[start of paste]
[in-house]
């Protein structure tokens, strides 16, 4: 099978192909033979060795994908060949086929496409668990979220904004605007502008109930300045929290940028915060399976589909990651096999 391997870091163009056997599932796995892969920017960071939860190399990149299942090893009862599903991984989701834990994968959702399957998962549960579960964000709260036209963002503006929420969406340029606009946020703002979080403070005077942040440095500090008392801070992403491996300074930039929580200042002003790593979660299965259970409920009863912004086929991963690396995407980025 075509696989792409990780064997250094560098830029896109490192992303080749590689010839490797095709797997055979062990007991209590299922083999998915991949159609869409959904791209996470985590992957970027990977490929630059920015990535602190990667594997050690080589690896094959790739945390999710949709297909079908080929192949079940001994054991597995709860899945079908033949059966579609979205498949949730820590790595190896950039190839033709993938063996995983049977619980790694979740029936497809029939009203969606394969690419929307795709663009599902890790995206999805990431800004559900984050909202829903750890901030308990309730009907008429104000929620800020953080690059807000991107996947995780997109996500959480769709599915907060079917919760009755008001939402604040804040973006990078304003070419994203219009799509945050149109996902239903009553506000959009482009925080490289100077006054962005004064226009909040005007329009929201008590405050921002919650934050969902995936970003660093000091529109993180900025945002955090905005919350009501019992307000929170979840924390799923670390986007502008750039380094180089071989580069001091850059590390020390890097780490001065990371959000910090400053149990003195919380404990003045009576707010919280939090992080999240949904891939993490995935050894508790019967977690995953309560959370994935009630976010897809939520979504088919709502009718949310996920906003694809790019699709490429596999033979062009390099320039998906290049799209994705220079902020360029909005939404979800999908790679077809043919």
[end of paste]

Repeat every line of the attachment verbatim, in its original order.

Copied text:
[in-house]
């Protein structure tokens, strides 16, 4: 099978192909033979060795994908060949086929496409668990979220904004605007502008109930300045929290940028915060399976589909990651096999 391997870091163009056997599932796995892969920017960071939860190399990149299942090893009862599903991984989701834990994968959702399957998962549960579960964000709260036209963002503006929420969406340029606009946020703002979080403070005077942040440095500090008392801070992403491996300074930039929580200042002003790593979660299965259970409920009863912004086929991963690396995407980025 075509696989792409990780064997250094560098830029896109490192992303080749590689010839490797095709797997055979062990007991209590299922083999998915991949159609869409959904791209996470985590992957970027990977490929630059920015990535602190990667594997050690080589690896094959790739945390999710949709297909079908080929192949079940001994054991597995709860899945079908033949059966579609979205498949949730820590790595190896950039190839033709993938063996995983049977619980790694979740029936497809029939009203969606394969690419929307795709663009599902890790995206999805990431800004559900984050909202829903750890901030308990309730009907008429104000929620800020953080690059807000991107996947995780997109996500959480769709599915907060079917919760009755008001939402604040804040973006990078304003070419994203219009799509945050149109996902239903009553506000959009482009925080490289100077006054962005004064226009909040005007329009929201008590405050921002919650934050969902995936970003660093000091529109993180900025945002955090905005919350009501019992307000929170979840924390799923670390986007502008750039380094180089071989580069001091850059590390020390890097780490001065990371959000910090400053149990003195919380404990003045009576707010919280939090992080999240949904891939993490995935050894508790019967977690995953309560959370994935009630976010897809939520979504088919709502009718949310996920906003694809790019699709490429596999033979062009390099320039998906290049799209994705220079902020360029909005939404979800999908790679077809043919």